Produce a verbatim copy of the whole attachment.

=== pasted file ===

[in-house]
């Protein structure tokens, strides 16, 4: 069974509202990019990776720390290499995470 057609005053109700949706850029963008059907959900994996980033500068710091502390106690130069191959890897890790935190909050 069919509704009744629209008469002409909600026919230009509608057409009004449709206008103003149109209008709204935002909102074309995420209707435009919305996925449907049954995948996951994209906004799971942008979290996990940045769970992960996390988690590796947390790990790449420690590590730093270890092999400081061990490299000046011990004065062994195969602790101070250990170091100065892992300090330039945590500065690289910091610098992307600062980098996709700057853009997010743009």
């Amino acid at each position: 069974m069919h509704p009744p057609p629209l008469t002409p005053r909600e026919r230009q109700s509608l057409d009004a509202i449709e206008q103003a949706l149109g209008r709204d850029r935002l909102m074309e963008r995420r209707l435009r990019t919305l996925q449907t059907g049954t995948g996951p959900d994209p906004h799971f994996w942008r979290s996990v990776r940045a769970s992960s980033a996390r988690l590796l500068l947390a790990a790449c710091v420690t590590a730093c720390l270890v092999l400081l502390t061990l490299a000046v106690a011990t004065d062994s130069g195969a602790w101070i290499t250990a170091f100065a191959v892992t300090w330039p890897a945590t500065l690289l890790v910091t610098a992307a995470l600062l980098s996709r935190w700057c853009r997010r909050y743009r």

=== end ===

[in-house]
């Protein structure tokens, strides 16, 4: 069974509202990019990776720390290499995470 057609005053109700949706850029963008059907959900994996980033500068710091502390106690130069191959890897890790935190909050 069919509704009744629209008469002409909600026919230009509608057409009004449709206008103003149109209008709204935002909102074309995420209707435009919305996925449907049954995948996951994209906004799971942008979290996990940045769970992960996390988690590796947390790990790449420690590590730093270890092999400081061990490299000046011990004065062994195969602790101070250990170091100065892992300090330039945590500065690289910091610098992307600062980098996709700057853009997010743009």
């Amino acid at each position: 069974m069919h509704p009744p057609p629209l008469t002409p005053r909600e026919r230009q109700s509608l057409d009004a509202i449709e206008q103003a949706l149109g209008r709204d850029r935002l909102m074309e963008r995420r209707l435009r990019t919305l996925q449907t059907g049954t995948g996951p959900d994209p906004h799971f994996w942008r979290s996990v990776r940045a769970s992960s980033a996390r988690l590796l500068l947390a790990a790449c710091v420690t590590a730093c720390l270890v092999l400081l502390t061990l490299a000046v106690a011990t004065d062994s130069g195969a602790w101070i290499t250990a170091f100065a191959v892992t300090w330039p890897a945590t500065l690289l890790v910091t610098a992307a995470l600062l980098s996709r935190w700057c853009r997010r909050y743009r």